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Delta workers accuse airline of ‘culture of fear’ amid attempts to unionize

Date: January 5, 2023

By , The Guardian

Workers at Delta Air Lines are currently holding union organizing drives, citing tough working conditions in the US airline industry in the wake of the Covid-19 pandemic and stagnant wages despite the airline making hefty profits.

The unions are in the process of collecting a majority of union authorization cards to merit a union election with the National Mediation Board, announcing a joint collective effort several weeks ago.

Flight attendants are organizing with the Association of Flight Attendants-CWA, ramp agents with the International Association of Machinists and Aerospace Workers (IAM), and mechanics with Teamsters.

Delta Air Lines has aggressively opposed unionization over the years. The company has the lowest percentage of workers currently represented by a labor union among major US airlines, currently at around 20% of more than 80,000 employees at the company.

Kip Hedges, a former Delta Air Lines employee and current union organizer with IAM, explained that a previous union organizing drive before the pandemic wasn’t successful in obtaining enough union authorization cards for an election, but the new effort has taken off.

Hedges cited a recent surge in union support across the US, grueling working conditions throughout the Covid-19 pandemic and the impact of inflation on stagnant wages while unionized pilots at Delta Air Lines recently won a contract that included a pay raise of 34% over four years.

“This whole idea of frontline and essential workers permeated into the atmosphere and I think that is having an impact on what Delta workers are thinking about,” said Hedges. “A huge issue for Delta workers is short staffing on the ramp. We used to have breaks between flights that allowed your body to recuperate a little bit. Breaks are shorter, they’re less frequent and arbitrary discipline is a factor in all of this.”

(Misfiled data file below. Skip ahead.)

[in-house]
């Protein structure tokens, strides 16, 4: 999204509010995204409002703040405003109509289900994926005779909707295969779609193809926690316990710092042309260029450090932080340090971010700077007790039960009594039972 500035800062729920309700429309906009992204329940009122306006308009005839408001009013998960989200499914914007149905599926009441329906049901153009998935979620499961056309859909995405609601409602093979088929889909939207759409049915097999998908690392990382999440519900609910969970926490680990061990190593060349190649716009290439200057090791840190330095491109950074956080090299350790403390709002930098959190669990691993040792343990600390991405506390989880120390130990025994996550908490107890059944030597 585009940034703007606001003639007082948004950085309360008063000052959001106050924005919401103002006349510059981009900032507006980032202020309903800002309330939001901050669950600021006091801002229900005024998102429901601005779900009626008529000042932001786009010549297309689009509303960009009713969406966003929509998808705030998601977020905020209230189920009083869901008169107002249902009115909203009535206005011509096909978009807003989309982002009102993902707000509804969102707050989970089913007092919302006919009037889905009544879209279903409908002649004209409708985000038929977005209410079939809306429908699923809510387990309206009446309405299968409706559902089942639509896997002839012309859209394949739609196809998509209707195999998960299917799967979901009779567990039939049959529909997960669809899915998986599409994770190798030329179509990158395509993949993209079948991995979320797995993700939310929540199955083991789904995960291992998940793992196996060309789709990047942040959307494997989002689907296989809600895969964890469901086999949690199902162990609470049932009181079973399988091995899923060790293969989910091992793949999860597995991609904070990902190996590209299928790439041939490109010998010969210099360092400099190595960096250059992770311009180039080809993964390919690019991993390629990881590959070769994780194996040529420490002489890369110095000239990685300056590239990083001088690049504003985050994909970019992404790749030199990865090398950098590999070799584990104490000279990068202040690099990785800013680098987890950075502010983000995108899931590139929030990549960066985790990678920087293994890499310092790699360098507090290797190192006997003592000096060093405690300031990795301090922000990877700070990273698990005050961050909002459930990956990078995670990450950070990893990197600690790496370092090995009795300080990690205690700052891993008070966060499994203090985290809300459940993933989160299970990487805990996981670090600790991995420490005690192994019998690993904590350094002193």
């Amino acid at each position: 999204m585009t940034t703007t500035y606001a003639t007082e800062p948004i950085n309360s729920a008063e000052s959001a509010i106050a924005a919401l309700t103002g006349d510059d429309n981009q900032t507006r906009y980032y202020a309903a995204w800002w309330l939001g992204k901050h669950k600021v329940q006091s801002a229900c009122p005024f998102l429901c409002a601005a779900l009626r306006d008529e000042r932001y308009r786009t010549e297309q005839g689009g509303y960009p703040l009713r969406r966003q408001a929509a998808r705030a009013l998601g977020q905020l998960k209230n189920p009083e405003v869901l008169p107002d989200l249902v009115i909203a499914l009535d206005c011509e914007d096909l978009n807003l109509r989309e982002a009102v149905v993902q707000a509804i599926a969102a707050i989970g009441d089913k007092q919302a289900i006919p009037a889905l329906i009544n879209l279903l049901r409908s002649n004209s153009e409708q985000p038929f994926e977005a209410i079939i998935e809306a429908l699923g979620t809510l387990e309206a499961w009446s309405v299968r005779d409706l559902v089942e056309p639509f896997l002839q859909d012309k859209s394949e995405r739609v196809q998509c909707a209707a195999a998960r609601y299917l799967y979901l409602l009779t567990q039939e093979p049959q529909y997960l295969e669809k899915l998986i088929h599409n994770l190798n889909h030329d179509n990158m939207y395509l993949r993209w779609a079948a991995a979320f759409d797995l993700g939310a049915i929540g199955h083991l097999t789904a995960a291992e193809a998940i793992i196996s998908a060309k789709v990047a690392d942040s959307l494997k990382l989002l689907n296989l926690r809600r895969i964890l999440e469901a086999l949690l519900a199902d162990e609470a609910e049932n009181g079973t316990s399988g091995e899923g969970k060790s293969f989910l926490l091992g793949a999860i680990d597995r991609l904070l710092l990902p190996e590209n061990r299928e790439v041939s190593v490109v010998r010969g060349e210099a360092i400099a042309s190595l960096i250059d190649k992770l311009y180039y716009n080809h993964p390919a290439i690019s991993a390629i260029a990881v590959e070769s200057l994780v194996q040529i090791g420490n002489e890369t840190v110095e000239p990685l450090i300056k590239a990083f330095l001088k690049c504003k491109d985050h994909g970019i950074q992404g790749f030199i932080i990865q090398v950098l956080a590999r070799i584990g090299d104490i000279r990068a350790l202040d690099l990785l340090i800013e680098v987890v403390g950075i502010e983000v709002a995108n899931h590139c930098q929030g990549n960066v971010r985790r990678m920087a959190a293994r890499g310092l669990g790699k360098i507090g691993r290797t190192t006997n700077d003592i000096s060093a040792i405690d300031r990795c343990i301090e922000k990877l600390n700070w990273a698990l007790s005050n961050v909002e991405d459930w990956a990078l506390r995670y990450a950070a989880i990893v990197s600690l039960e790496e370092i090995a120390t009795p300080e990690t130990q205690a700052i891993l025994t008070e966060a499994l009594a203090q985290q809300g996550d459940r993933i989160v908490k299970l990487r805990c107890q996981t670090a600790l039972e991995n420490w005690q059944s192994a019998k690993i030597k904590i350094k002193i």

He estimated around 16,000 to 17,000 ramp agents currently work at Delta Air Lines, with the union organizing drive experiencing significant interest at major airports including Atlanta, New York City, Detroit, Minneapolis and Seattle. Ramp agents perform airplane servicing duties, including loading and unloading planes and guiding planes to and from gates.

Delta Air Lines has surpassed pre-pandemic profits and revenue coming out of the Covid-19 pandemic, with record revenue in the third quarter of 2022. The company expects earnings to nearly double in 2023.

A ramp agent at Delta Air Lines at Detroit Metropolitan Wayne county airport (DTW) who requested to remain anonymous because they are not authorized to speak with the media explained many workers who had previously been vocally opposed to the union have come on board recently in response to schedule cuts, unfair disciplinary write-ups and larger workloads due to short staffing.

“They’re removing more and more full-time lines. Many of these lines aren’t 40-hour-a-week lines, they’re 32-hour-a-week lines, so it’s not a full-time job,” they said. “You have a high-seniority person, they’ve given their life, their bodies to this company, they’ve paid their dues. And in order to hold weekends on a good shift, they have to take a 32-hour line, which is a pay cut.”

They claimed arbitrary write-ups have created a culture of fear at the airline and scheduling cuts have also reduced paid time off for workers, which have driven workers into signing union authorization cards.

“We get beat up out there. When you work on the ramp, you’re going to tear your body up, that’s part of the job. It’s very hard, our bodies aren’t designed for that,” they added. “We need defined work rules. We don’t have that. We need an attendance policy. We don’t have that. We need a fair playing field for everybody. We don’t have that. And the culture of fear. We need protections. We have no protections. If they want you gone, they can get you gone.”

In a statement after publication, a Delta spokesperson said: “Delta’s direct relationship is a stronger, faster, and more effective way to drive improvements than representation from these unions would be. Our people benefit from their direct relationship by driving changes at Delta each and every day.”

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